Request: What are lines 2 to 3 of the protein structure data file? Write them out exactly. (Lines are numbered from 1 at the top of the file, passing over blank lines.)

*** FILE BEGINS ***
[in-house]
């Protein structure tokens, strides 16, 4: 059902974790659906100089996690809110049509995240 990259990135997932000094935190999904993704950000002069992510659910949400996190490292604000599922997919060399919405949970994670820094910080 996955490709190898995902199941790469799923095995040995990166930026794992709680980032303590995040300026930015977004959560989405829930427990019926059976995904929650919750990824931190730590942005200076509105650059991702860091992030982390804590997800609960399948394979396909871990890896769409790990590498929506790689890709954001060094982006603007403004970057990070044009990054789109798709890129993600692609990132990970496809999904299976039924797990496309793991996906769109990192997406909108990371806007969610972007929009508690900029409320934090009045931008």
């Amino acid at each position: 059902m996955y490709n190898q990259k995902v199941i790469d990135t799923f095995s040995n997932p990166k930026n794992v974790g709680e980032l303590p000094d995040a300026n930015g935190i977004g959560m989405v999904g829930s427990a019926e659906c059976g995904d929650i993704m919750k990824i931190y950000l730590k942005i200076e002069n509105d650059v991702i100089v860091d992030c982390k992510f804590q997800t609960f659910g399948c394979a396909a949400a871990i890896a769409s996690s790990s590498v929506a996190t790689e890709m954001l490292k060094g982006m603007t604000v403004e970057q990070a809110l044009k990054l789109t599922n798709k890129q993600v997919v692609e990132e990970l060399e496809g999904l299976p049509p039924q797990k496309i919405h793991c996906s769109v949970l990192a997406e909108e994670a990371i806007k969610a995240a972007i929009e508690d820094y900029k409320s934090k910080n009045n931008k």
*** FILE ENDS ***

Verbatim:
């Protein structure tokens, strides 16, 4: 059902974790659906100089996690809110049509995240 990259990135997932000094935190999904993704950000002069992510659910949400996190490292604000599922997919060399919405949970994670820094910080 996955490709190898995902199941790469799923095995040995990166930026794992709680980032303590995040300026930015977004959560989405829930427990019926059976995904929650919750990824931190730590942005200076509105650059991702860091992030982390804590997800609960399948394979396909871990890896769409790990590498929506790689890709954001060094982006603007403004970057990070044009990054789109798709890129993600692609990132990970496809999904299976039924797990496309793991996906769109990192997406909108990371806007969610972007929009508690900029409320934090009045931008």
């Amino acid at each position: 059902m996955y490709n190898q990259k995902v199941i790469d990135t799923f095995s040995n997932p990166k930026n794992v974790g709680e980032l303590p000094d995040a300026n930015g935190i977004g959560m989405v999904g829930s427990a019926e659906c059976g995904d929650i993704m919750k990824i931190y950000l730590k942005i200076e002069n509105d650059v991702i100089v860091d992030c982390k992510f804590q997800t609960f659910g399948c394979a396909a949400a871990i890896a769409s996690s790990s590498v929506a996190t790689e890709m954001l490292k060094g982006m603007t604000v403004e970057q990070a809110l044009k990054l789109t599922n798709k890129q993600v997919v692609e990132e990970l060399e496809g999904l299976p049509p039924q797990k496309i919405h793991c996906s769109v949970l990192a997406e909108e994670a990371i806007k969610a995240a972007i929009e508690d820094y900029k409320s934090k910080n009045n931008k």